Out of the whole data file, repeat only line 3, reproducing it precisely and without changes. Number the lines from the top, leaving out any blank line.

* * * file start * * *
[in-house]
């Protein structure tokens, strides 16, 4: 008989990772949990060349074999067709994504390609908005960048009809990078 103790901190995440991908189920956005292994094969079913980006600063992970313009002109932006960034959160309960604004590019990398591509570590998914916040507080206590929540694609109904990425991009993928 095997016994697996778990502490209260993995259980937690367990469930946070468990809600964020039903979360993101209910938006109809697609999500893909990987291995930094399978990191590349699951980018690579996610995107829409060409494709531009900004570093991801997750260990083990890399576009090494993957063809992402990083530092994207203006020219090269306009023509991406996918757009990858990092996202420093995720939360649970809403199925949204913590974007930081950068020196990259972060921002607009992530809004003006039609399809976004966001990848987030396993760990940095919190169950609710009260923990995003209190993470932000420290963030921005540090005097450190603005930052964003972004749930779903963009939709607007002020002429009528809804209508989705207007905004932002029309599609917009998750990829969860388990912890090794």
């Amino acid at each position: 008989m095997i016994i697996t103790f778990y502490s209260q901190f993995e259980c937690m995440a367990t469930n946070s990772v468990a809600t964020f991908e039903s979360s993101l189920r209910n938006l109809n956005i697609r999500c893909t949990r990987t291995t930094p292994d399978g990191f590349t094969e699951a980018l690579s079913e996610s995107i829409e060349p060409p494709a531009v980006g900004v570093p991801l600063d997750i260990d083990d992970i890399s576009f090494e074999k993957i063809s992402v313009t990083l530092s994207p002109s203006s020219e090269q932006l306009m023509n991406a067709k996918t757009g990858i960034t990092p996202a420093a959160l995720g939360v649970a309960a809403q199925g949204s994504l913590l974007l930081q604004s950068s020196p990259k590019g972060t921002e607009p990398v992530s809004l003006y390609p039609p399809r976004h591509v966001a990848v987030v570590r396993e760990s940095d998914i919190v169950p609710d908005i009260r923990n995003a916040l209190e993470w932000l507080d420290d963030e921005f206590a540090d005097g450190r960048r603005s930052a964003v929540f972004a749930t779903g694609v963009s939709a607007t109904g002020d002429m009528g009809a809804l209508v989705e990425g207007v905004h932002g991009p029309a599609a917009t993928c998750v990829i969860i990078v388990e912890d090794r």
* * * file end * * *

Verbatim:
């Amino acid at each position: 008989m095997i016994i697996t103790f778990y502490s209260q901190f993995e259980c937690m995440a367990t469930n946070s990772v468990a809600t964020f991908e039903s979360s993101l189920r209910n938006l109809n956005i697609r999500c893909t949990r990987t291995t930094p292994d399978g990191f590349t094969e699951a980018l690579s079913e996610s995107i829409e060349p060409p494709a531009v980006g900004v570093p991801l600063d997750i260990d083990d992970i890399s576009f090494e074999k993957i063809s992402v313009t990083l530092s994207p002109s203006s020219e090269q932006l306009m023509n991406a067709k996918t757009g990858i960034t990092p996202a420093a959160l995720g939360v649970a309960a809403q199925g949204s994504l913590l974007l930081q604004s950068s020196p990259k590019g972060t921002e607009p990398v992530s809004l003006y390609p039609p399809r976004h591509v966001a990848v987030v570590r396993e760990s940095d998914i919190v169950p609710d908005i009260r923990n995003a916040l209190e993470w932000l507080d420290d963030e921005f206590a540090d005097g450190r960048r603005s930052a964003v929540f972004a749930t779903g694609v963009s939709a607007t109904g002020d002429m009528g009809a809804l209508v989705e990425g207007v905004h932002g991009p029309a599609a917009t993928c998750v990829i969860i990078v388990e912890d090794r």